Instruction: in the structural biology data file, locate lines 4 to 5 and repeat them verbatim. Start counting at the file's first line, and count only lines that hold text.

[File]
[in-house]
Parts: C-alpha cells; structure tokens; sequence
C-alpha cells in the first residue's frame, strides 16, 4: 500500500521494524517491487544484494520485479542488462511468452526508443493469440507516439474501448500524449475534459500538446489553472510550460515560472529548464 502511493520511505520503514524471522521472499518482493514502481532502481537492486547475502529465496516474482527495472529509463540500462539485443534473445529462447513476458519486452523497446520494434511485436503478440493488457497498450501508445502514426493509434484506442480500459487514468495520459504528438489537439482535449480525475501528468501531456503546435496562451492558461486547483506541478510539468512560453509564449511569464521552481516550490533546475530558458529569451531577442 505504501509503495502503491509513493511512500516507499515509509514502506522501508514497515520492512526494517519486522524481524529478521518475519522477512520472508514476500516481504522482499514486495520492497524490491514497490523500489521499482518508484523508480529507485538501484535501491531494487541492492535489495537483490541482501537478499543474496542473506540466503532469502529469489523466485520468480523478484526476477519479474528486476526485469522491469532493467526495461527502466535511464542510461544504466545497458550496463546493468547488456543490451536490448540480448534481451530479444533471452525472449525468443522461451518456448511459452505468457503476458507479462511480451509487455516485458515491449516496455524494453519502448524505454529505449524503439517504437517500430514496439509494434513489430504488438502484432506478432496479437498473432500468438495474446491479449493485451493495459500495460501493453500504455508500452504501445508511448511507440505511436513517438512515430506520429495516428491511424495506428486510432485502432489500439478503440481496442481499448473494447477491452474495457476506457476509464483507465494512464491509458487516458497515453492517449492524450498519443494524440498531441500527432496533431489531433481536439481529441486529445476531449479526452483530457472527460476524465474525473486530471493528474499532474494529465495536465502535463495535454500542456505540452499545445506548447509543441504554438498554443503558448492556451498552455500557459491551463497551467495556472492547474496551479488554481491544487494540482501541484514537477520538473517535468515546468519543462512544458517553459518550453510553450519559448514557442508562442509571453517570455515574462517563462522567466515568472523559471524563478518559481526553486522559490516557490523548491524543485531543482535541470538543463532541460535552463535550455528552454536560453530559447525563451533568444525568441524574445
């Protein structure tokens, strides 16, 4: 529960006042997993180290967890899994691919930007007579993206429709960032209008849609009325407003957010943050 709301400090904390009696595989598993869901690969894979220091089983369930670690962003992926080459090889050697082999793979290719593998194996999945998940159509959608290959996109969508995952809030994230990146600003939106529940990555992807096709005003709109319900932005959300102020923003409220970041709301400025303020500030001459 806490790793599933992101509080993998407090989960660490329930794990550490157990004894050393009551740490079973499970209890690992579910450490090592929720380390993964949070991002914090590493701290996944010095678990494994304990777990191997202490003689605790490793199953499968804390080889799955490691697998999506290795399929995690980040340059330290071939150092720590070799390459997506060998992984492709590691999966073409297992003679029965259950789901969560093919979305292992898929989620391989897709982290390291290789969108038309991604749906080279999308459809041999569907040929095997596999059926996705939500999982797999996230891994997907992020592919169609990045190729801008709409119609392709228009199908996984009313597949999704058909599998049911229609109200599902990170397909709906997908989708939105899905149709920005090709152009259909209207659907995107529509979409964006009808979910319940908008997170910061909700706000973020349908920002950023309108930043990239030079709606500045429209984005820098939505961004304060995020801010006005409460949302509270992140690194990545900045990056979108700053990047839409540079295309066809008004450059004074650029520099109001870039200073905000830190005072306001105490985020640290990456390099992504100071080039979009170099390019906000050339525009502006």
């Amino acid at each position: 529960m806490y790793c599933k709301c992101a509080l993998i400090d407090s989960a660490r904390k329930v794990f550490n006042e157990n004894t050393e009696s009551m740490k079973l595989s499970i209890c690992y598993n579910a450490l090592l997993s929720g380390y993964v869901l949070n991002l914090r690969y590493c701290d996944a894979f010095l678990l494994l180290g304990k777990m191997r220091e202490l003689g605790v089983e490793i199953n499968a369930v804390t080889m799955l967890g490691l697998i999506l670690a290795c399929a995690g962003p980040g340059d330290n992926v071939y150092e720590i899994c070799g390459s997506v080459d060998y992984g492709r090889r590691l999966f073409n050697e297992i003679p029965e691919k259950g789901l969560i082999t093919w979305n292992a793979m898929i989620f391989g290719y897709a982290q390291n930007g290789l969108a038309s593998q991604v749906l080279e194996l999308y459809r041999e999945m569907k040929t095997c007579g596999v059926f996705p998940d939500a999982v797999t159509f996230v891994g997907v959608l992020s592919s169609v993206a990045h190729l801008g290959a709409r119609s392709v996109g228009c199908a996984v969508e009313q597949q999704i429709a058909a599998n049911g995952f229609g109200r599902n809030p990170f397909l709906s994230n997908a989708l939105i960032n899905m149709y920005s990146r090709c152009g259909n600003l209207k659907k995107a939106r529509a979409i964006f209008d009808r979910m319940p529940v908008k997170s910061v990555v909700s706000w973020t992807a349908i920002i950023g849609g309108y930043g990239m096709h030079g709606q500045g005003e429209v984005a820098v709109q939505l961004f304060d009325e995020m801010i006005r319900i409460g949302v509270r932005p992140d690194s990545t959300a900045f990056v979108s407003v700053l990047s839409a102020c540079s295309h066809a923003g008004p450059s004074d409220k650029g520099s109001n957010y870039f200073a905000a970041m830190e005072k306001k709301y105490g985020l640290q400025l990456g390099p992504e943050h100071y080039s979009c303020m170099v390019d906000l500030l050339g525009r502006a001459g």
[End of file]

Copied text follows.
């Protein structure tokens, strides 16, 4: 529960006042997993180290967890899994691919930007007579993206429709960032209008849609009325407003957010943050 709301400090904390009696595989598993869901690969894979220091089983369930670690962003992926080459090889050697082999793979290719593998194996999945998940159509959608290959996109969508995952809030994230990146600003939106529940990555992807096709005003709109319900932005959300102020923003409220970041709301400025303020500030001459 806490790793599933992101509080993998407090989960660490329930794990550490157990004894050393009551740490079973499970209890690992579910450490090592929720380390993964949070991002914090590493701290996944010095678990494994304990777990191997202490003689605790490793199953499968804390080889799955490691697998999506290795399929995690980040340059330290071939150092720590070799390459997506060998992984492709590691999966073409297992003679029965259950789901969560093919979305292992898929989620391989897709982290390291290789969108038309991604749906080279999308459809041999569907040929095997596999059926996705939500999982797999996230891994997907992020592919169609990045190729801008709409119609392709228009199908996984009313597949999704058909599998049911229609109200599902990170397909709906997908989708939105899905149709920005090709152009259909209207659907995107529509979409964006009808979910319940908008997170910061909700706000973020349908920002950023309108930043990239030079709606500045429209984005820098939505961004304060995020801010006005409460949302509270992140690194990545900045990056979108700053990047839409540079295309066809008004450059004074650029520099109001870039200073905000830190005072306001105490985020640290990456390099992504100071080039979009170099390019906000050339525009502006």
């Amino acid at each position: 529960m806490y790793c599933k709301c992101a509080l993998i400090d407090s989960a660490r904390k329930v794990f550490n006042e157990n004894t050393e009696s009551m740490k079973l595989s499970i209890c690992y598993n579910a450490l090592l997993s929720g380390y993964v869901l949070n991002l914090r690969y590493c701290d996944a894979f010095l678990l494994l180290g304990k777990m191997r220091e202490l003689g605790v089983e490793i199953n499968a369930v804390t080889m799955l967890g490691l697998i999506l670690a290795c399929a995690g962003p980040g340059d330290n992926v071939y150092e720590i899994c070799g390459s997506v080459d060998y992984g492709r090889r590691l999966f073409n050697e297992i003679p029965e691919k259950g789901l969560i082999t093919w979305n292992a793979m898929i989620f391989g290719y897709a982290q390291n930007g290789l969108a038309s593998q991604v749906l080279e194996l999308y459809r041999e999945m569907k040929t095997c007579g596999v059926f996705p998940d939500a999982v797999t159509f996230v891994g997907v959608l992020s592919s169609v993206a990045h190729l801008g290959a709409r119609s392709v996109g228009c199908a996984v969508e009313q597949q999704i429709a058909a599998n049911g995952f229609g109200r599902n809030p990170f397909l709906s994230n997908a989708l939105i960032n899905m149709y920005s990146r090709c152009g259909n600003l209207k659907k995107a939106r529509a979409i964006f209008d009808r979910m319940p529940v908008k997170s910061v990555v909700s706000w973020t992807a349908i920002i950023g849609g309108y930043g990239m096709h030079g709606q500045g005003e429209v984005a820098v709109q939505l961004f304060d009325e995020m801010i006005r319900i409460g949302v509270r932005p992140d690194s990545t959300a900045f990056v979108s407003v700053l990047s839409a102020c540079s295309h066809a923003g008004p450059s004074d409220k650029g520099s109001n957010y870039f200073a905000a970041m830190e005072k306001k709301y105490g985020l640290q400025l990456g390099p992504e943050h100071y080039s979009c303020m170099v390019d906000l500030l050339g525009r502006a001459g």